10-22-10: A 2010 Interview With Belle Yang
"In Chinese, the language itself is visual poetry."
I had Belle Yang in the studio at KUSP at 7 PM on a dark autumn evening for Talk of the Bay. We had the studio and the station to ourselves for an hour, and we needed every minute. There was a lot to talk about with regards to her graphic memoir, 'Forget Sorrow.' The book in my hands was a remarkably complex construction in terms of story and art.
Belle Yang has lived through some pretty serious history herself. From the tales of her stalker through the Tiananmen Square Massacre, her own story is the stuff of myth. So her choice to tell her father's and grandfather's story — against the backdrop of a China that no longer exists and is pretty tough to wrap your brain around here in 21st century America — is quite brave. But that's just the beginning.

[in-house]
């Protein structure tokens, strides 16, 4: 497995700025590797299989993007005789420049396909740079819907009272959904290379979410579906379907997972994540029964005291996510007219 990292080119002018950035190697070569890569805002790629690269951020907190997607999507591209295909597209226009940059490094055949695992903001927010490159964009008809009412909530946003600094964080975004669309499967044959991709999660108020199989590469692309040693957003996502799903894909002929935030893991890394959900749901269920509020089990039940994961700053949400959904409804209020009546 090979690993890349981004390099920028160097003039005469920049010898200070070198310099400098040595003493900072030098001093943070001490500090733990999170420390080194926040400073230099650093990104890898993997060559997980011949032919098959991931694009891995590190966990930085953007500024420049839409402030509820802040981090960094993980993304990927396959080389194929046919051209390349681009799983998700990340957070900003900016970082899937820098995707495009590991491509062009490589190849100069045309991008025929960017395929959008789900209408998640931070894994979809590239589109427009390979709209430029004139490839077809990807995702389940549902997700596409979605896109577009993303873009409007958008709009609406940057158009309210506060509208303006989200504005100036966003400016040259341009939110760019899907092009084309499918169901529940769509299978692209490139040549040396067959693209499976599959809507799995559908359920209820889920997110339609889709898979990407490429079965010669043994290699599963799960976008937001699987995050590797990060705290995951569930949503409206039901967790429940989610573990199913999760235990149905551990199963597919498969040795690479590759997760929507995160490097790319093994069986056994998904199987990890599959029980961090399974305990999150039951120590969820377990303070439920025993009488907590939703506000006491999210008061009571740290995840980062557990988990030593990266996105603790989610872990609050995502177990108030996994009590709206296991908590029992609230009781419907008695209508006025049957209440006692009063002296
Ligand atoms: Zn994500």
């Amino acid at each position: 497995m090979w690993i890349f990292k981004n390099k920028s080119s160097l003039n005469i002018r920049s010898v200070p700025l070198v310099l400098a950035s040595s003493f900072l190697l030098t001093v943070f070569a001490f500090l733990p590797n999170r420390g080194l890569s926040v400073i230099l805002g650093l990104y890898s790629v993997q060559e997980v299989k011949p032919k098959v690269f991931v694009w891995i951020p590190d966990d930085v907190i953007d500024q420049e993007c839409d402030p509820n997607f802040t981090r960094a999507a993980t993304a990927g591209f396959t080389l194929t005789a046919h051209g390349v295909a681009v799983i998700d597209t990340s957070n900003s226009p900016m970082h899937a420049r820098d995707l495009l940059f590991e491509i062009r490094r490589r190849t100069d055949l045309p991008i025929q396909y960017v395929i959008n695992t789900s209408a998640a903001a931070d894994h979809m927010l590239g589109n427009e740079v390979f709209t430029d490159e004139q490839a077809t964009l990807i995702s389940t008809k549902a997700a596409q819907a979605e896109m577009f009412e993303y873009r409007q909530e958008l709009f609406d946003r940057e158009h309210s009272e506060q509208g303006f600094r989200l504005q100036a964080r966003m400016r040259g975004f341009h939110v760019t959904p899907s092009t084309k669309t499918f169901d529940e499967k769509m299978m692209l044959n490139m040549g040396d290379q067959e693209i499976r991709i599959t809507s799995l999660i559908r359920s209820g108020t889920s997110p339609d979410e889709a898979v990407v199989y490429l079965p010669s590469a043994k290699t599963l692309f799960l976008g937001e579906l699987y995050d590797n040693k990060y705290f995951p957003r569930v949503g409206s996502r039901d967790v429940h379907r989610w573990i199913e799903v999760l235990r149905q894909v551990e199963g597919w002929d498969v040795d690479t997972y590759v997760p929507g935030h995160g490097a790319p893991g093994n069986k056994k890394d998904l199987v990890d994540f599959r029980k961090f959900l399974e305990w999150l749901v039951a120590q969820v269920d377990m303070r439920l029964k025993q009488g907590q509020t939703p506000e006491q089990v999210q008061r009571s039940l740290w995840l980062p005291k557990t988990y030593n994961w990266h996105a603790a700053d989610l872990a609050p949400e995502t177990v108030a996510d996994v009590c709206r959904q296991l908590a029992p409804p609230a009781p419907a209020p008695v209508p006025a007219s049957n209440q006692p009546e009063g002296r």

Now, I've talked with a lot of writers about their process and there are as many answers to this as there are writers. And of course, I talked with Yang about writing the book. But there was so much more than just writing, and that was something I've never had the opportunity to talk about. I was really curious about how you revise a graphic novel? I could imagine how painful that could be.
Yang's artwork is currently on display at the Museum of Art and History in downtown Santa Cruz, so went there to take a look at the pieces hanging on the wall, as opposed to paging through the book. It's quite a different experience. She talked about creating the larger work in our conversation, and the differences how the differences in scale affected her vision
Causes Belle Yang Supports
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